This thesis explores the way we perceive correspondences between music and body movement. This is done by analysing similarities between music and movement in terms of specific features in music and movement. The analyses have been performed on recordings where participants were asked to make a movement that they thought matched a short excerpt of musical sound, first in a collection of ‘sound-tracings’ where the participants made a movement on a digital tablet, and second, in a collection of ‘free dance movements’ where the participants were asked to move freely to music. The approach to analysis has been developed on the basis of ecological theory of perception and motor theories of perception that address the perception-movement link. Included in the theoretical framework is also research on multisensory perception. As a point of departure it is assumed that correspondences is perceived on the basis of similar changes in features in music and movement i.e. that correspondence emerges when music and movement co-evolve and change similarly within the same time window. Changes in features are thus analysed on what we call a chunk level in both music and movement.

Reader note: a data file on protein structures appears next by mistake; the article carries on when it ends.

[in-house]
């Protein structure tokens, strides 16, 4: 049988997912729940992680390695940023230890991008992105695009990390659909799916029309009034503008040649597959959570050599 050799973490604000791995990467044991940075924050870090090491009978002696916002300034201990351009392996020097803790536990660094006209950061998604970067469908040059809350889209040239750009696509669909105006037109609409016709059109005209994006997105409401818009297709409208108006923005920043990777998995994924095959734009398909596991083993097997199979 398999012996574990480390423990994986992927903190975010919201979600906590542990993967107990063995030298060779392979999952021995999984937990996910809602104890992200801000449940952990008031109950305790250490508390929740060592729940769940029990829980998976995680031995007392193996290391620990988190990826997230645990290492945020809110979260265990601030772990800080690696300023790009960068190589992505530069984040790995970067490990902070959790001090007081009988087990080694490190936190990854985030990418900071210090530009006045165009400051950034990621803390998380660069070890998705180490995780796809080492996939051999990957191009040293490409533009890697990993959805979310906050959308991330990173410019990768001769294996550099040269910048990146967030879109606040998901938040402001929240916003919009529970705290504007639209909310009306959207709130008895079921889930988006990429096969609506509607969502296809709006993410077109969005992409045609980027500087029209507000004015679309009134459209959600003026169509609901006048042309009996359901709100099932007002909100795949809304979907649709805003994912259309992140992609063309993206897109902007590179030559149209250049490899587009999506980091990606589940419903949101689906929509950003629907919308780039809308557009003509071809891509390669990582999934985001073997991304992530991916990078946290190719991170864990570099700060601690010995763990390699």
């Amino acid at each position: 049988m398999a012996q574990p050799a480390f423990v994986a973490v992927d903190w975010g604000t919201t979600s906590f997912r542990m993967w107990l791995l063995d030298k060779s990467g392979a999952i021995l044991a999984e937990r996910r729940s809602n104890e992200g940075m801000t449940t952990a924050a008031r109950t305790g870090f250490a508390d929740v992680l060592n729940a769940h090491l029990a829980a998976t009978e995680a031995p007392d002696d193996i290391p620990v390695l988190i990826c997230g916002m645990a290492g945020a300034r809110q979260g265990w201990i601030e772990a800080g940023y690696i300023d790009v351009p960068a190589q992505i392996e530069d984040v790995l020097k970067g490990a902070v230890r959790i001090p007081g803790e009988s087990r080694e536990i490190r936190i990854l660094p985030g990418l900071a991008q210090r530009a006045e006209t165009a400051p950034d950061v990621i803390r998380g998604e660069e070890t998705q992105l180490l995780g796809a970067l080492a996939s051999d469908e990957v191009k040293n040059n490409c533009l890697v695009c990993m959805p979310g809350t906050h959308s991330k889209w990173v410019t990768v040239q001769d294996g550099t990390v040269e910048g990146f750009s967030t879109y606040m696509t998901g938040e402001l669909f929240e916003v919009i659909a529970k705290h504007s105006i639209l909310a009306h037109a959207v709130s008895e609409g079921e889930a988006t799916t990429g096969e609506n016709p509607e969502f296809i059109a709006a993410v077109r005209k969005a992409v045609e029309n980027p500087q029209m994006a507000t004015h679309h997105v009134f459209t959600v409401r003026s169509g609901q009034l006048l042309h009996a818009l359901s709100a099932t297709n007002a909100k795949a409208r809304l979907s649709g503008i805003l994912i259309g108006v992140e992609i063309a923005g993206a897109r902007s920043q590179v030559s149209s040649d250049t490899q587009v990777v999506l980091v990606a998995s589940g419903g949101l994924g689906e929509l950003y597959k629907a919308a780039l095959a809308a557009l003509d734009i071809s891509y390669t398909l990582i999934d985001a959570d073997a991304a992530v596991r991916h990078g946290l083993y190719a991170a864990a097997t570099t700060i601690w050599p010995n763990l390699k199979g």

The analyses of the ‘sound-tracings’ demonstrate how participants are sensitive to correspondences on the basis of changes in pitch, timbre, mode of production (e.g. sustained vs. iterative) and onset density. The analyses of the ‘free dance-movements’ material show that correspondences emerge when overall activation change similarly in music and movement. On more detailed level correspondences are observed in terms of changes in onset density, articulation, speed, as well as how music and movement is subtly performed as ‘pulling’/’stretching’ or ‘hurried’/’jerky’. These findings suggest that there is a certain consistency in the way we perceive music-movement correspondences. However, the analyses also clearly demonstrate that correspondences emerge flexibly, i.e. that the same musical excerpt may correspond to different variants of movement. It may therefore be difficult to analyse consistency within a traditional quantitative research paradigm and it is proposed that music-movement relations are best examined by detailed qualitative analysis.